Of course, these parties are regularly attended by members of the ton, many of whom would cut Jason dead if they met him in the street; such is the level of hypocrisy running rife in society.

On hearing that his half-brother Ethan Jagger – now going by the name of Ethan Locke – has suddenly appeared in society squiring around a young widow, Jason is both intrigued and more than annoyed. He and Ethan are not well disposed toward each other to say the least, having fought so violently at their last meeting that Jason was left with a horrible scar running down one side of his face. Ethan had previously made his living as a thief-taker, and Jason is sure he can be up to no good. He’s also angry that his half-brother has the entrée into the society that has shunned Jason himself.

Venturing out to see if he can ascertain Ethan’s purpose, Jason meets Miss Lydia Prewett, the great-niece of the scourge of the ton, the inveterate gossip Margaret Rutherford. Lydia has lived with her aunt for the past six seasons, but has yet to make a match, principally because she is seen by most of society as an extension of her poisonous aunt. Margaret uses Lydia to acquire and circulate gossip, and although Lydia is tired of it and would stop if she could, it’s either live with Margaret and abide by her rules, or be sent back to live with her father in the wilds of Northumberland – a father who takes no interest whatsoever in his daughter.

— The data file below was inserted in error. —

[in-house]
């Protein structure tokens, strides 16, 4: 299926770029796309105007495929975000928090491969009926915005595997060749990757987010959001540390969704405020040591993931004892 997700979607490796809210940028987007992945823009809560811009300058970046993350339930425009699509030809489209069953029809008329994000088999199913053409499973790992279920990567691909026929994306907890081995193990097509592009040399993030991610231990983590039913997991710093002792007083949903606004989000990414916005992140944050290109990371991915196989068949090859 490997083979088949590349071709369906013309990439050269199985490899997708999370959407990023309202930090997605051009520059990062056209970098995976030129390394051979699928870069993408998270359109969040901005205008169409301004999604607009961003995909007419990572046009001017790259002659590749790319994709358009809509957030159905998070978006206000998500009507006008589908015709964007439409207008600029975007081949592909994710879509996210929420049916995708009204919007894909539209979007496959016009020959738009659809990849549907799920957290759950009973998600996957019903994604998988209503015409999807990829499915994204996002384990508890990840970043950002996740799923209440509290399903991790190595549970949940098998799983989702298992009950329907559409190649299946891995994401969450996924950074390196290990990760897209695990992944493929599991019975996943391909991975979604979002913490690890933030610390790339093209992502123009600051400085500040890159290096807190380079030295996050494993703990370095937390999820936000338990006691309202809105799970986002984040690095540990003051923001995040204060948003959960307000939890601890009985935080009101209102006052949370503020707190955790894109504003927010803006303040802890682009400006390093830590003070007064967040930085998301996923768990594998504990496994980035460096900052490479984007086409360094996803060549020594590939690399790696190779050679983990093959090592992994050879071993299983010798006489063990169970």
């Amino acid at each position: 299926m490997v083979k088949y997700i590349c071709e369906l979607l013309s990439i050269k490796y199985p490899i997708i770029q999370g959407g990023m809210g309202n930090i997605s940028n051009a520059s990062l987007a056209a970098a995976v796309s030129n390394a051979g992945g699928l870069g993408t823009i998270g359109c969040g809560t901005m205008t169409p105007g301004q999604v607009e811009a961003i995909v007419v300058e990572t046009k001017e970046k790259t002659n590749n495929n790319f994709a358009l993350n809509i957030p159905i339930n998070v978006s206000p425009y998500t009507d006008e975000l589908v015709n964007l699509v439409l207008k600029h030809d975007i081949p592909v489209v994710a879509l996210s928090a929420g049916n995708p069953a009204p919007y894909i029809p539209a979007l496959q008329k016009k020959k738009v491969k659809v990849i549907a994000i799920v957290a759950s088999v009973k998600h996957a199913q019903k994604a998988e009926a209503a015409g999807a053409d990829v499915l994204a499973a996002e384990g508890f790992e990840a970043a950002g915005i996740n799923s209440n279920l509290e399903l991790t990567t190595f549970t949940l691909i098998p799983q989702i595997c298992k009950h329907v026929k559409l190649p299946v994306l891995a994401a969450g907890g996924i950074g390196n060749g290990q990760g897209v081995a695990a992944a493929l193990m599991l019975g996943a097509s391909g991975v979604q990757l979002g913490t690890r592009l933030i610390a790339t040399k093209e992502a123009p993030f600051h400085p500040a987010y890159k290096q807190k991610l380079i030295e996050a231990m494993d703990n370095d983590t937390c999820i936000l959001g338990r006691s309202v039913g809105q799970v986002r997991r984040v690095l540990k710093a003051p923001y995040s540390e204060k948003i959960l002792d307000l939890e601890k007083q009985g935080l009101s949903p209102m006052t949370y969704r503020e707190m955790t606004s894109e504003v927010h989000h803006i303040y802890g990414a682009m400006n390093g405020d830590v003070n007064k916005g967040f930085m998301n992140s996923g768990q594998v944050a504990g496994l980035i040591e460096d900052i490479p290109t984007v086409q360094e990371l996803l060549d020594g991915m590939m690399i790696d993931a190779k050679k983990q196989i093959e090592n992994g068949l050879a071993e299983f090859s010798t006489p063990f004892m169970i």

Jason and Lydia meet accidentally, and each is intrigued enough by the other to hope for a second meeting. Unlikely though this is (as Jason does not move about in polite circles), the pair do encounter each other once again, this time at the home of the dearest friend of Jason’s mother. For Jason has decided that, if he’s to discover what his half-brother is doing out in society, then he needs to be mixing in the same circles, something he has not done for years. Lydia offers to help to re-introduce him to society and suggests he host a “normal” party, with food, music and dancing as a way to prove to the ton that he is not so black as he has been painted.